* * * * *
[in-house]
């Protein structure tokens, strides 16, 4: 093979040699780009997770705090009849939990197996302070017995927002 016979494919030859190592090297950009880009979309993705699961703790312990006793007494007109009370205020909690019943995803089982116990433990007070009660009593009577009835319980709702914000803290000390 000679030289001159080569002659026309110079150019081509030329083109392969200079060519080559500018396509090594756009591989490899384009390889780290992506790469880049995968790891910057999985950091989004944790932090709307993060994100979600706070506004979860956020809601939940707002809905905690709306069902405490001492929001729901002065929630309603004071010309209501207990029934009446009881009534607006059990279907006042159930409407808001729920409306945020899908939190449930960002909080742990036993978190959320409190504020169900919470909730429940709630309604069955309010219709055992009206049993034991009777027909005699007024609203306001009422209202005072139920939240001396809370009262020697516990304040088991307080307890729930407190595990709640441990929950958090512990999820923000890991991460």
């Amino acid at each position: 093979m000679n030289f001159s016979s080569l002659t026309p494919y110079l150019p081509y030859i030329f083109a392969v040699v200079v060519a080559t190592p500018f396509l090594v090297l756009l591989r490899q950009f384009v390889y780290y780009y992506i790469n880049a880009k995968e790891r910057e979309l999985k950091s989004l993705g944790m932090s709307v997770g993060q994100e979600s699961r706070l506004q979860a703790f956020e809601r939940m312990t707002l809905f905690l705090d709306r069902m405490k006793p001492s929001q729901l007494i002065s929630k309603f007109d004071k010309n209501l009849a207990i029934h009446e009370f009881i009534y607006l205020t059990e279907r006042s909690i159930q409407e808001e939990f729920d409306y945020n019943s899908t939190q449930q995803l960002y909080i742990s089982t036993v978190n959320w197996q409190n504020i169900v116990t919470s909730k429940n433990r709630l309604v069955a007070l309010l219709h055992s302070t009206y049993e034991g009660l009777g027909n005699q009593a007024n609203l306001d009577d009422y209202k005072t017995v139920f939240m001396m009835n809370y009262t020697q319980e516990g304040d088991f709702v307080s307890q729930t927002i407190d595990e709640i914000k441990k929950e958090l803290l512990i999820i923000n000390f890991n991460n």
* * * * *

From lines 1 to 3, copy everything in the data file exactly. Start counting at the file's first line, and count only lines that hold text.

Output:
[in-house]
């Protein structure tokens, strides 16, 4: 093979040699780009997770705090009849939990197996302070017995927002 016979494919030859190592090297950009880009979309993705699961703790312990006793007494007109009370205020909690019943995803089982116990433990007070009660009593009577009835319980709702914000803290000390 000679030289001159080569002659026309110079150019081509030329083109392969200079060519080559500018396509090594756009591989490899384009390889780290992506790469880049995968790891910057999985950091989004944790932090709307993060994100979600706070506004979860956020809601939940707002809905905690709306069902405490001492929001729901002065929630309603004071010309209501207990029934009446009881009534607006059990279907006042159930409407808001729920409306945020899908939190449930960002909080742990036993978190959320409190504020169900919470909730429940709630309604069955309010219709055992009206049993034991009777027909005699007024609203306001009422209202005072139920939240001396809370009262020697516990304040088991307080307890729930407190595990709640441990929950958090512990999820923000890991991460």
């Amino acid at each position: 093979m000679n030289f001159s016979s080569l002659t026309p494919y110079l150019p081509y030859i030329f083109a392969v040699v200079v060519a080559t190592p500018f396509l090594v090297l756009l591989r490899q950009f384009v390889y780290y780009y992506i790469n880049a880009k995968e790891r910057e979309l999985k950091s989004l993705g944790m932090s709307v997770g993060q994100e979600s699961r706070l506004q979860a703790f956020e809601r939940m312990t707002l809905f905690l705090d709306r069902m405490k006793p001492s929001q729901l007494i002065s929630k309603f007109d004071k010309n209501l009849a207990i029934h009446e009370f009881i009534y607006l205020t059990e279907r006042s909690i159930q409407e808001e939990f729920d409306y945020n019943s899908t939190q449930q995803l960002y909080i742990s089982t036993v978190n959320w197996q409190n504020i169900v116990t919470s909730k429940n433990r709630l309604v069955a007070l309010l219709h055992s302070t009206y049993e034991g009660l009777g027909n005699q009593a007024n609203l306001d009577d009422y209202k005072t017995v139920f939240m001396m009835n809370y009262t020697q319980e516990g304040d088991f709702v307080s307890q729930t927002i407190d595990e709640i914000k441990k929950e958090l803290l512990i999820i923000n000390f890991n991460n």